children’s area in the basement. The door she was looking for had been hidden by a bookshelf. A few of the officers shimmied the bookshelf to
the side and jiggled the doorknob. The door had been locked from the
inside. It took under 30 seconds for the door to be pried open. Inside,
there was dim light in the corner casting shadows on the faces of a
room full of children.

There was little movement at first, but the faces slowly turned towards the rescue team as they entered the room. They were alive. Rebecca scanned the faces and gasped with relief when she saw her two nieces huddled together. Some of the children began crying, most of them remained seated and silent.
Rebecca buried her face into the girls and began weeping. Her niece slowly rose from where she was sitting and said quietly “Is it done?” Aware now that the children must have known what had happened, Rebecca’s sobs were inconsolable.

Once the children had been counted, documented, and then
recounted, they were all lead out of the basement, through the
graveyard sanctuary and out the front door. A total of 37 children had
been in that room.

Eventually, after a day of questioning was over, the children were
either sent home with family members or held for placement in the
foster system. The children explained that the adults of the church
were entering the kingdom of heaven, but the children were left behind
because they had not yet fulfilled their earthy duties. The children and
a handful of select elders were excluded from the suicides because they
were to stay on earth and continue spreading the message of Father
the God to the unbelievers.

Rebecca brought home her two nieces to live with her and her
son. The girls were quiet and sullen and pale. Despite her best efforts to
talk to them, they both remained reserved around Rebecca and
Matthew. Every day at 8 am, 11 am and 4pm they knelt and prayed in
whispered voices. They bowed their heads before they ate or drank
anything. The rarely spoke even to each other for the first few weeks.

The summer was long and hot. The days were quiet, the house
heavy with mourning. One evening mid-summer, while Rebecca was making dinner, she noticed a man approaching the front door. He
seemed familiar, but she could not place him. She opened the door and
realized once the nieces came running and hugging him that he was her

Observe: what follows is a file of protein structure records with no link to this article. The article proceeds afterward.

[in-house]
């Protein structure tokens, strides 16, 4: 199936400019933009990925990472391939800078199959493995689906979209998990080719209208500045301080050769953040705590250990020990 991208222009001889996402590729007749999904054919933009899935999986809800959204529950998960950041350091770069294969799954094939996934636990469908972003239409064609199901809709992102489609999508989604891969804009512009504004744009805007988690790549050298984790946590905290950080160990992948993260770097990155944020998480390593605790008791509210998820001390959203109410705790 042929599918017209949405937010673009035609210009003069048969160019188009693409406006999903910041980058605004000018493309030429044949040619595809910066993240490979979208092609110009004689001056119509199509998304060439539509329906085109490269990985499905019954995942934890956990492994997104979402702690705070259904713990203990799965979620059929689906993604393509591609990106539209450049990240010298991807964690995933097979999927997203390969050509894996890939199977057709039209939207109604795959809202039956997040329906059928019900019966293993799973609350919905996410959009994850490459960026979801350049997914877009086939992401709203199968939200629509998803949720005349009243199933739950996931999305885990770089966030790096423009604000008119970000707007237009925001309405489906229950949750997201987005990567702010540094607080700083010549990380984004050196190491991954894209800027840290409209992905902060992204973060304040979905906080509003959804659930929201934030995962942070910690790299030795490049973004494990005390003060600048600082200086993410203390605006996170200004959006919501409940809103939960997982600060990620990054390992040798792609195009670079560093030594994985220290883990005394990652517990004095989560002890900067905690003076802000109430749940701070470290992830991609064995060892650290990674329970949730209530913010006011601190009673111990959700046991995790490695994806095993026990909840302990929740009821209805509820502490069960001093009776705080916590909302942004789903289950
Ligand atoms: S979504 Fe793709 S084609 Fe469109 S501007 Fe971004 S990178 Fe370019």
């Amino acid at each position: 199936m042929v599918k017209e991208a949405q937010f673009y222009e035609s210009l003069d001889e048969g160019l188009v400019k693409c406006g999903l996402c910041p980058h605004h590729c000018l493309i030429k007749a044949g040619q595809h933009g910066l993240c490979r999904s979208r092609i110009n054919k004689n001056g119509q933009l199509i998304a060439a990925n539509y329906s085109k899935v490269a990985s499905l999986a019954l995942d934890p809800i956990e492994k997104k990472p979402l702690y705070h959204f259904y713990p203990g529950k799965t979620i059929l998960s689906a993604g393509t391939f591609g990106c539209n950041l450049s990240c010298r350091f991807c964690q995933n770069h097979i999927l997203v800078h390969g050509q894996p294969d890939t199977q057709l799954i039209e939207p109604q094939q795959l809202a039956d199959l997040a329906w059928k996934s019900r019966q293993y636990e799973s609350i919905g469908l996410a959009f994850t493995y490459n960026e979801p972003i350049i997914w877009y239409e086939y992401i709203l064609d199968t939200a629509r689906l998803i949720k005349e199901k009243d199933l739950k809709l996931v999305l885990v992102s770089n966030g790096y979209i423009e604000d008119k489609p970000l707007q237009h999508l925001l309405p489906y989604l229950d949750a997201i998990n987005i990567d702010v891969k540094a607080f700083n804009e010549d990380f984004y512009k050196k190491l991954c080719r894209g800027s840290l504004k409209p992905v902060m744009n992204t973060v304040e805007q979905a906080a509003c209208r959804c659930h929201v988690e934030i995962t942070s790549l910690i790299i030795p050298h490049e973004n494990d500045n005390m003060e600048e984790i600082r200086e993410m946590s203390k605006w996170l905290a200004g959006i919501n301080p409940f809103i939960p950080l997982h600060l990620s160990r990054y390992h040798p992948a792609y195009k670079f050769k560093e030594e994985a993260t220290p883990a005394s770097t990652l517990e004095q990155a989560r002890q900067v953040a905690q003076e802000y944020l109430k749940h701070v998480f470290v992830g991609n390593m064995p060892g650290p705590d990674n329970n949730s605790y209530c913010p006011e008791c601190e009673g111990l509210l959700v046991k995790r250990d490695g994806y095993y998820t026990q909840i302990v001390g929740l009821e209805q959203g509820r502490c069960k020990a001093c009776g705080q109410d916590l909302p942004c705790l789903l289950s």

brothers friend from the church. She became infuriated. He was
dressed in a suit and tie and carried a bible in his hand.
He began pulling papers out of his bag and explaining that the
church had filed legal guardianship papers for the girls. The children
from the church and a few select elders were all that remained of the
church now and they were planning on sticking together.

Rebecca felt heat rise in her throat. She clenched her fist and
under her breath told the man that he better leave her front porch
before she lost her patience in front of the children. She told him if he
ever came back to her house she would call the police only after she
had killed him.
The girls began to cry and beg for him to stay. They wanted to go
with him, back to the church. They wanted to live with him and the
remaining elders, but Rebecca slammed the door on him. She tried to
explain to the girls why they couldn’t go with him, but they would not
listen. Once they had calmed down, they held hands and went silently
back to their room. That was the last that Rebecca heard from them
that night.

As weeks quietly passed by, no one spoke of the visit and Rebecca
was hoping it had blown over. The girls began interacting with Matthew
and Rebecca. The younger niece even took an interest in baking.
Rebecca only knew how to make cookies from the prepackaged
wrappers and despised baking but began printing off new recipes for
them to try. She was willing to try anything to engage the girls in a
sense of normal life.

On a morning no more interesting than the rest, Rebecca woke up
to a sudden chill in the air. Fall had arrived in a sudden and dramatic
fashion that year. She laid in her bed for a while, trying to convince
herself out of the worried feeling in her stomach. Finally, she got up
decided to check on the house full of sleeping children.

The empty beds did not cause her to panic at first. She retraced
her steps to the hallway to see if she had somehow missed the girls in
the kitchen on her way in. Then she went back into their room and
noticed the beds had been made, the dressers emptied. On one of the
beds there was a note written out to Rebecca in an adults handwriting.

Rebecca’s heart quickened. She read the note three times before
the panic began to set in. Over and over again she read “I have taken
the girls somewhere safe, do not worry about them. They belong with
their heavenly family to carry out the intended plans of the church. Do
not waste your time searching, you will never find them. Do not be sad,
this is what your brother would have wanted.”